This page is designed to answer the following questions:
- 1.2 How theoretical models are applied to practice
(Level 5 Diploma in Leadership and Management for Adult Care, Leadership and Management in Adult Care)
NOTE: This page has been quality assured for 2023 as per our Quality Assurance policy.
Note: These study notes are only designed to provide pointers to kickstart your learning journey. You will still have to perform your own research and do your own critical thinking.
To achieve this criterion, you need to research and analyse three of the leadership and management theories discussed in the previous section and discuss how they apply to adult care practice both in general and in your own practice.
You will be required to critically evaluate the theories that you choose to investigate. This means that you will need to research the perceived advantages and disadvantages of each theory and then form your own views about them, based on the evidence you have gathered and your own experience. The evidence that you gather to support your arguments should be from reliable sources, such as research papers, published books and peer-reviewed works.
Topics that you should consider discussing include:
- Defining what makes a great leader and manager
- Your role as a leader and manager
- How do you identify and understand your own management style(s)?
- Adapting management styles to meet the requirements of the role and with individuals and teams
- Senior colleagues/team managers’ roles as managers (e.g. deputy, team leaders, supervisors etc.)
- Others (e.g. homeowners, company directors, trustees, etc.)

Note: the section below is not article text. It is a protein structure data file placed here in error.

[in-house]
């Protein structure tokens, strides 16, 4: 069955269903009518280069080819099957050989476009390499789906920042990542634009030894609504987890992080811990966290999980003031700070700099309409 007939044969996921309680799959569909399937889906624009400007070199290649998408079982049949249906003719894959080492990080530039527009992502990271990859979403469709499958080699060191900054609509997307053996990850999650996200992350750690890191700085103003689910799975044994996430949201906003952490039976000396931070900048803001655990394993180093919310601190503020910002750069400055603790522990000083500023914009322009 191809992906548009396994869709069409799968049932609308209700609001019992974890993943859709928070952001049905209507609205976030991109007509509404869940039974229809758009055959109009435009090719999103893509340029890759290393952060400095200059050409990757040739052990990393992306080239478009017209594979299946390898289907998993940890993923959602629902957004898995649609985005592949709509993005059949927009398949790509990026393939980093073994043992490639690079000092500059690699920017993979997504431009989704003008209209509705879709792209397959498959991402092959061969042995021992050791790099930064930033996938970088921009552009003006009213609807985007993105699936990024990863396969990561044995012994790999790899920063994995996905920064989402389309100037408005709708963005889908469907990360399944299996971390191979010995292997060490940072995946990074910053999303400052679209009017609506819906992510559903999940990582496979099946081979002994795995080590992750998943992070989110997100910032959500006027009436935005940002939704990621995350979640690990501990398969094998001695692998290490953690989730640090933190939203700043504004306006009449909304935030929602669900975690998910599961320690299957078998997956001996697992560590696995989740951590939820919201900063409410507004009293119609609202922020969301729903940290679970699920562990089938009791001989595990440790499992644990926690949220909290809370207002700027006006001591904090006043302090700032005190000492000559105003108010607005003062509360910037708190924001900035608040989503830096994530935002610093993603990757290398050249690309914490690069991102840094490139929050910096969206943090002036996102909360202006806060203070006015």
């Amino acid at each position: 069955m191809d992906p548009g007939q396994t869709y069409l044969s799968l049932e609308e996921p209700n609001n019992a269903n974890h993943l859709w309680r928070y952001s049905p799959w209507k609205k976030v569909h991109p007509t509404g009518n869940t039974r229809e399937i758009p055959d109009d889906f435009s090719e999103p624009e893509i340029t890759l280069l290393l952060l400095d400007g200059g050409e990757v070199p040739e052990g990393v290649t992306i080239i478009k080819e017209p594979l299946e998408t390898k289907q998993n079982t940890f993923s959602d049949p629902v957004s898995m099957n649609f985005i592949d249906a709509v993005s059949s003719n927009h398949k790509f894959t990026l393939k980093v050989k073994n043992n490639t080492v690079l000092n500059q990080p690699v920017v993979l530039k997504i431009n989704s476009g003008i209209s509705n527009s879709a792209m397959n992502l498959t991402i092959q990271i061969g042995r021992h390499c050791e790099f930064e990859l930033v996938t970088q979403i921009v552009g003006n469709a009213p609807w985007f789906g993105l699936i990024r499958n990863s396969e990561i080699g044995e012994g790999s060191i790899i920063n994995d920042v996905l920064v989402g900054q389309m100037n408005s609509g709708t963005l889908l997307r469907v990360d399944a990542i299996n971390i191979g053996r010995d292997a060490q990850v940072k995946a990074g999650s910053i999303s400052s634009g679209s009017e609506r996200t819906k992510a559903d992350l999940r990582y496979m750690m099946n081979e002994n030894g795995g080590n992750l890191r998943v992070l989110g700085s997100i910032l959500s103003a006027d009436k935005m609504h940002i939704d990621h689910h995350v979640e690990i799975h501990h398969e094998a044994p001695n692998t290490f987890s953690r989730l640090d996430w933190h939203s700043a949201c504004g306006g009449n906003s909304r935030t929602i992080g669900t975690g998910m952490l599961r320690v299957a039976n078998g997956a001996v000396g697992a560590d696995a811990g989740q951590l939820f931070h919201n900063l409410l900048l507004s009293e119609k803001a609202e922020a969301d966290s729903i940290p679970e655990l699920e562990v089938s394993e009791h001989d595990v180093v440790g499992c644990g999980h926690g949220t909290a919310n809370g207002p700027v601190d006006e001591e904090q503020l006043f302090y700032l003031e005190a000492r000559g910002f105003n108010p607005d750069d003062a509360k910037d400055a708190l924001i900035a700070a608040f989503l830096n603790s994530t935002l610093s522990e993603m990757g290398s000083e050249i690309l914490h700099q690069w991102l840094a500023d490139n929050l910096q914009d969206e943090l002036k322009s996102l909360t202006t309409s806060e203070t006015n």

We will take a look at each of these in turn.
On this page
- 1 Defining what makes a great leader and manager
- 2 Your role as a leader and a manager
- 3 How do you identify and understand your own management style(s)?
- 4 Adapting management styles to meet the requirements of the role and with individuals and teams
- 5 Senior colleagues/team managers’ roles as managers (e.g. deputy, team leaders, supervisors)
- 6 Others (e.g. homeowners, company directors, trustees)
Defining what makes a great leader and manager
The Great Man Theory and Trait Theory suggest that great leaders have inherent characteristics that cannot be learned, however, more modern theories suggest that anyone can learn the skills needed to be an effective leader. What do you think?
Regardless of the origin of the traits needed to be an effective leader, most theories do agree that great leaders have particular traits (although they may disagree about what these traits are). Take a look at what some of the theories suggest are the characteristics of an effective leader. Daniel Goleman (in his book Emotional Intelligence) suggests five competencies. Kouzes and Posner (The Leadership Challenge) suggest five practices.
You may also wish to make the distinction between a leader and a manager. Definitions vary but a manager may be considered task-oriented, whereas a leader is person-oriented. A manager is concerned with systems to get the job done (see Urwick’s Ten Principles of Management) and a leader is concerned with motivating others to work towards a shared vision.
Your role as a leader and a manager
Continuing the topic of the differences between a leader and a manager, which of these do you think best describes your own role? Are you task-oriented or people-oriented? Do you manage people or lead people? Or do you do both, depending on the situation?